Tuesday, April 27, 2004
Variance and Drum-Buffer-Rope
Over the last few evenings, I’ve been acutely reminded of how variability affects a Drum-Buffer-Rope flow solution for TOC. It’s been pretty nice weather here in Seattle recently and the evenings have often been blue skied and sunny. Every evening after dinner and before I write this weblog, I take my dog for a walk. In summer my daughter comes too. She is now 22 months and very insistent that riding in the stroller is only for babies and she prefers to walk. So she comes along, walking on her own. She also likes to hold the dog’s leash (ah hem lead, if your reading this in English). Now Nicola is 25 lbs and the dog is 45 lbs. He is very strong and pulls a lot. He was, after all, half-bred to herd sheep down a mountain with the other design to pull carts around China - definitely not the ideal combination to mix with a fragile toddler. Meanwhile, my daughter is still a novice at walking and wobbles a lot. So dad has to be very careful and keep the dog on a tight leash - see graphic…
As shown, dad is acting as the Drum because my daughter, the constraint, is too young and weak in comparison to pull from the system input, the dog. The Rope is the leash. The Buffer is the slack in the leash between dad and daughter. Often times, the buffer is twice the length of the rope between the input and the drum. However, it takes very little variance in the constraint - the rate at which a not-quite-two-yet can walk - or variance (in the strength of pull) at the input to cause the whole system to become unstable and have to stop and reset. This makes overall productivity - the rate at which ground is consumed in the direction of the park - very low.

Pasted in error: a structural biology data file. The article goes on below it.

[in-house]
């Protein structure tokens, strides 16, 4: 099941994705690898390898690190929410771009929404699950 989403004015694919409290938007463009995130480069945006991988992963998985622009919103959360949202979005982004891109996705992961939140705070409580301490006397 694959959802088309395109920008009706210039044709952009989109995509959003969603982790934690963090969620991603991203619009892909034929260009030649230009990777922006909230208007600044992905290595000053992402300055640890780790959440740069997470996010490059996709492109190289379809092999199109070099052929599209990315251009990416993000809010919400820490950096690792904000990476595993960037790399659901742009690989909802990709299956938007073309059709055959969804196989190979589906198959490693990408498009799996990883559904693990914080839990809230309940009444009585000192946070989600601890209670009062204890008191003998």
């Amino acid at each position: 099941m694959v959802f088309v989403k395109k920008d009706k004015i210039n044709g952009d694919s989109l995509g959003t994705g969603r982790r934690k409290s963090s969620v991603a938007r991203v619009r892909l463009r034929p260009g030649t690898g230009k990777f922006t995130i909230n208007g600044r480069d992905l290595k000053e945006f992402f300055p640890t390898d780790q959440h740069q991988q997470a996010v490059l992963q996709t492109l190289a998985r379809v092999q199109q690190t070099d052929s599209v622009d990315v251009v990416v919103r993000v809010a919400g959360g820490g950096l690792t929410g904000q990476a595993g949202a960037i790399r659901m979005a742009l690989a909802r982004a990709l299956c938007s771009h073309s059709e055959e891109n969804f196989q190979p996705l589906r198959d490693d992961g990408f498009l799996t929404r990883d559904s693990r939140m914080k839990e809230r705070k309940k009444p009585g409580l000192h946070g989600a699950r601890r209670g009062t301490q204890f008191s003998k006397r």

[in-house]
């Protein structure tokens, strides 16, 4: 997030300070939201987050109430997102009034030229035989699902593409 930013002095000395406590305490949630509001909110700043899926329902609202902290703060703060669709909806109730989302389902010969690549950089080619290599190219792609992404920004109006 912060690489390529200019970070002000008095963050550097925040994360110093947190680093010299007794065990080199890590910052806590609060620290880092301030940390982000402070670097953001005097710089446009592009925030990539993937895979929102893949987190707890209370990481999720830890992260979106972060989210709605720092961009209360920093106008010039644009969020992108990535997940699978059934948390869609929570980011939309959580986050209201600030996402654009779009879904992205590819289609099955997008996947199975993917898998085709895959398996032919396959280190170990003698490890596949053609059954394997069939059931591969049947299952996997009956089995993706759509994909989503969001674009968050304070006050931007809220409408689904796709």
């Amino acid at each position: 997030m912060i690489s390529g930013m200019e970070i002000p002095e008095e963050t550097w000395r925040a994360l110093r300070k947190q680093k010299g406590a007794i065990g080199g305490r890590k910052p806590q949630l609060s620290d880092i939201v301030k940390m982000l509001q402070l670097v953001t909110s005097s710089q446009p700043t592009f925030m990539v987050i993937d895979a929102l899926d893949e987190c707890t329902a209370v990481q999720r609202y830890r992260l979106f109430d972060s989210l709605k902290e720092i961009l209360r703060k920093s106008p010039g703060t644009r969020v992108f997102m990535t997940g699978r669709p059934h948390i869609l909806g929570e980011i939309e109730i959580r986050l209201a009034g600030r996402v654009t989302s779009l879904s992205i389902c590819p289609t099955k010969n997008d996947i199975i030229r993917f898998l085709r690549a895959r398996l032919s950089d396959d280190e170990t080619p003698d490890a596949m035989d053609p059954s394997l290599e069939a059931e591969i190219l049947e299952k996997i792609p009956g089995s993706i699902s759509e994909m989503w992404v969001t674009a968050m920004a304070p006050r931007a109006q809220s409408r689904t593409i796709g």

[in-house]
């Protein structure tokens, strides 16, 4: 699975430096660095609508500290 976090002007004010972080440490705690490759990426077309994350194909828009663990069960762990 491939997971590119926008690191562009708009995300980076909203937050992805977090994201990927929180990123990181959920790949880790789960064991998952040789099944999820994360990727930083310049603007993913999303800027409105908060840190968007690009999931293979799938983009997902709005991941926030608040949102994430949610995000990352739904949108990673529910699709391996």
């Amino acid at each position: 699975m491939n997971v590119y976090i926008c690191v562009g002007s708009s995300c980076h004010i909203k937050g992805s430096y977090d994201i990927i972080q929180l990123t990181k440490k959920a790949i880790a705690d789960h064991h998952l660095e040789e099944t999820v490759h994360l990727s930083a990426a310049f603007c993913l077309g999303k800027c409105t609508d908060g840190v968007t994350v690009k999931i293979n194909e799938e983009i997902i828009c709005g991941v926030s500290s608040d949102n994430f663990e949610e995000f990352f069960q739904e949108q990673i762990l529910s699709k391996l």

In this example, the rope is only a total of 6 feet long and between input and drum it is only 2 feet. However, the desired production rate is perhaps 2 feet per second, or even more. The system is inherently unstable because there is insufficient rope and insufficient buffer in comparison to the desired production rate. In order to stabilize the system, either the production rate has to be lowered to a snails pace - and I have tried this and it works or the variability in the constraint needs to be greatly reduced - try telling that to a not-quite-two-yet toddler! An alternative solution would be a much longer rope (leash) to provide for a much greater buffer.
So there it is! With the Drum-Buffer-Rope solution, production rate can only increase in a stable fashion, if you either (a) increase the size of the buffer or (B) decrease the variability in the constraint whilst avoiding moving the constraint somewhere else in the system.